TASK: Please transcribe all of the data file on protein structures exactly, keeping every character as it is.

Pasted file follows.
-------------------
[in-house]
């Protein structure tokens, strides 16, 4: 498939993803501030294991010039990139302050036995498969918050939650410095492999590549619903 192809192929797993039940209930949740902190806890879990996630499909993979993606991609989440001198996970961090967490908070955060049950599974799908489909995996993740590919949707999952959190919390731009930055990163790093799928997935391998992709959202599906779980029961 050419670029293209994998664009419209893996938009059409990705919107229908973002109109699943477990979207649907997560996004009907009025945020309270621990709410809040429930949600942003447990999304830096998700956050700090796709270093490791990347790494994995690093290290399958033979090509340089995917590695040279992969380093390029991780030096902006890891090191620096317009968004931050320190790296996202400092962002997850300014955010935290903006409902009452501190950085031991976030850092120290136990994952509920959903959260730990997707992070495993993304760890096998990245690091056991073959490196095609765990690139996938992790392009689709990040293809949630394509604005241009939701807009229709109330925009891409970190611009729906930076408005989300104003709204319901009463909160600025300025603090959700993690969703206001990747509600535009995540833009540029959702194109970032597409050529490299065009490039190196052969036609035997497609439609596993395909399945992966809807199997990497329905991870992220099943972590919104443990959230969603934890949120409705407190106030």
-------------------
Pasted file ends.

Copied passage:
[in-house]
């Protein structure tokens, strides 16, 4: 498939993803501030294991010039990139302050036995498969918050939650410095492999590549619903 192809192929797993039940209930949740902190806890879990996630499909993979993606991609989440001198996970961090967490908070955060049950599974799908489909995996993740590919949707999952959190919390731009930055990163790093799928997935391998992709959202599906779980029961 050419670029293209994998664009419209893996938009059409990705919107229908973002109109699943477990979207649907997560996004009907009025945020309270621990709410809040429930949600942003447990999304830096998700956050700090796709270093490791990347790494994995690093290290399958033979090509340089995917590695040279992969380093390029991780030096902006890891090191620096317009968004931050320190790296996202400092962002997850300014955010935290903006409902009452501190950085031991976030850092120290136990994952509920959903959260730990997707992070495993993304760890096998990245690091056991073959490196095609765990690139996938992790392009689709990040293809949630394509604005241009939701807009229709109330925009891409970190611009729906930076408005989300104003709204319901009463909160600025300025603090959700993690969703206001990747509600535009995540833009540029959702194109970032597409050529490299065009490039190196052969036609035997497609439609596993395909399945992966809807199997990497329905991870992220099943972590919104443990959230969603934890949120409705407190106030």